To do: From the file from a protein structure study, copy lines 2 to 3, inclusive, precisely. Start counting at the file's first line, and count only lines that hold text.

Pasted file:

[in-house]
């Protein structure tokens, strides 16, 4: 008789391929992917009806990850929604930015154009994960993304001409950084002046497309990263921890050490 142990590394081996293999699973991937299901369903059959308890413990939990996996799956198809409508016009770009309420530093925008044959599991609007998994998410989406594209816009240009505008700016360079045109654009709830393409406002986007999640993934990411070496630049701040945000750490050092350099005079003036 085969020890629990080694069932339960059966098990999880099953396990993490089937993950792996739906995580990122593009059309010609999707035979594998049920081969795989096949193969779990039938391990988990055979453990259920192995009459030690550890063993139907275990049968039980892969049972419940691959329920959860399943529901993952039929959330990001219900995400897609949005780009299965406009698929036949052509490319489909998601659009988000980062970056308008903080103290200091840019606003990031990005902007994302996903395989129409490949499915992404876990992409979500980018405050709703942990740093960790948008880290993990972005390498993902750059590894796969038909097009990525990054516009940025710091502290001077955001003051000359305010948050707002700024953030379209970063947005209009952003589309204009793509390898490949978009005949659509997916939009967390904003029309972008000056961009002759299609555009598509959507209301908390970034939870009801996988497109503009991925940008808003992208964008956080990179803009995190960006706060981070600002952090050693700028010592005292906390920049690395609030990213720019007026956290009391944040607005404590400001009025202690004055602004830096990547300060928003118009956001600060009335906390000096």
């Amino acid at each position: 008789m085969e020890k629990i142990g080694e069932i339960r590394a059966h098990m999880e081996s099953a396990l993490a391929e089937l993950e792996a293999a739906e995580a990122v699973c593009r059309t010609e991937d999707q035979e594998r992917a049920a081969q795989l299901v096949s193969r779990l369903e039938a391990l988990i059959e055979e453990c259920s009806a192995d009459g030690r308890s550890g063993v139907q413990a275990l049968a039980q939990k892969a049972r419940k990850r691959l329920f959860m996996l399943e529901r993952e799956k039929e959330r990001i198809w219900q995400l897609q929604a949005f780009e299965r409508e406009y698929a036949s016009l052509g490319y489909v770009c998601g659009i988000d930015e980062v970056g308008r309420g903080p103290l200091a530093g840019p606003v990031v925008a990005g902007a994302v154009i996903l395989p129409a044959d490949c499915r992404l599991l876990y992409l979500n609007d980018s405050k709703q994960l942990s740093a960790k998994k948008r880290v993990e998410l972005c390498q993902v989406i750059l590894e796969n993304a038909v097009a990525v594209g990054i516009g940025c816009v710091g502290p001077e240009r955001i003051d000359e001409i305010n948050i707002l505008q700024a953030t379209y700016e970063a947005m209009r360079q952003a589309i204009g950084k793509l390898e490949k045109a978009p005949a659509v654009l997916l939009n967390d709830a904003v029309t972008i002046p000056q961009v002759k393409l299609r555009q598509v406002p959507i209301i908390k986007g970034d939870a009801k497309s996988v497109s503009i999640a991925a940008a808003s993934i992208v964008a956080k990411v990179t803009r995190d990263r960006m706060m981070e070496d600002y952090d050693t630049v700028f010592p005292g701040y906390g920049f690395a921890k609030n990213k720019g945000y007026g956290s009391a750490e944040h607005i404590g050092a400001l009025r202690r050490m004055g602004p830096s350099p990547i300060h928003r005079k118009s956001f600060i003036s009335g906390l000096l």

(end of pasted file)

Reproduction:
């Protein structure tokens, strides 16, 4: 008789391929992917009806990850929604930015154009994960993304001409950084002046497309990263921890050490 142990590394081996293999699973991937299901369903059959308890413990939990996996799956198809409508016009770009309420530093925008044959599991609007998994998410989406594209816009240009505008700016360079045109654009709830393409406002986007999640993934990411070496630049701040945000750490050092350099005079003036 085969020890629990080694069932339960059966098990999880099953396990993490089937993950792996739906995580990122593009059309010609999707035979594998049920081969795989096949193969779990039938391990988990055979453990259920192995009459030690550890063993139907275990049968039980892969049972419940691959329920959860399943529901993952039929959330990001219900995400897609949005780009299965406009698929036949052509490319489909998601659009988000980062970056308008903080103290200091840019606003990031990005902007994302996903395989129409490949499915992404876990992409979500980018405050709703942990740093960790948008880290993990972005390498993902750059590894796969038909097009990525990054516009940025710091502290001077955001003051000359305010948050707002700024953030379209970063947005209009952003589309204009793509390898490949978009005949659509997916939009967390904003029309972008000056961009002759299609555009598509959507209301908390970034939870009801996988497109503009991925940008808003992208964008956080990179803009995190960006706060981070600002952090050693700028010592005292906390920049690395609030990213720019007026956290009391944040607005404590400001009025202690004055602004830096990547300060928003118009956001600060009335906390000096």
């Amino acid at each position: 008789m085969e020890k629990i142990g080694e069932i339960r590394a059966h098990m999880e081996s099953a396990l993490a391929e089937l993950e792996a293999a739906e995580a990122v699973c593009r059309t010609e991937d999707q035979e594998r992917a049920a081969q795989l299901v096949s193969r779990l369903e039938a391990l988990i059959e055979e453990c259920s009806a192995d009459g030690r308890s550890g063993v139907q413990a275990l049968a039980q939990k892969a049972r419940k990850r691959l329920f959860m996996l399943e529901r993952e799956k039929e959330r990001i198809w219900q995400l897609q929604a949005f780009e299965r409508e406009y698929a036949s016009l052509g490319y489909v770009c998601g659009i988000d930015e980062v970056g308008r309420g903080p103290l200091a530093g840019p606003v990031v925008a990005g902007a994302v154009i996903l395989p129409a044959d490949c499915r992404l599991l876990y992409l979500n609007d980018s405050k709703q994960l942990s740093a960790k998994k948008r880290v993990e998410l972005c390498q993902v989406i750059l590894e796969n993304a038909v097009a990525v594209g990054i516009g940025c816009v710091g502290p001077e240009r955001i003051d000359e001409i305010n948050i707002l505008q700024a953030t379209y700016e970063a947005m209009r360079q952003a589309i204009g950084k793509l390898e490949k045109a978009p005949a659509v654009l997916l939009n967390d709830a904003v029309t972008i002046p000056q961009v002759k393409l299609r555009q598509v406002p959507i209301i908390k986007g970034d939870a009801k497309s996988v497109s503009i999640a991925a940008a808003s993934i992208v964008a956080k990411v990179t803009r995190d990263r960006m706060m981070e070496d600002y952090d050693t630049v700028f010592p005292g701040y906390g920049f690395a921890k609030n990213k720019g945000y007026g956290s009391a750490e944040h607005i404590g050092a400001l009025r202690r050490m004055g602004p830096s350099p990547i300060h928003r005079k118009s956001f600060i003036s009335g906390l000096l």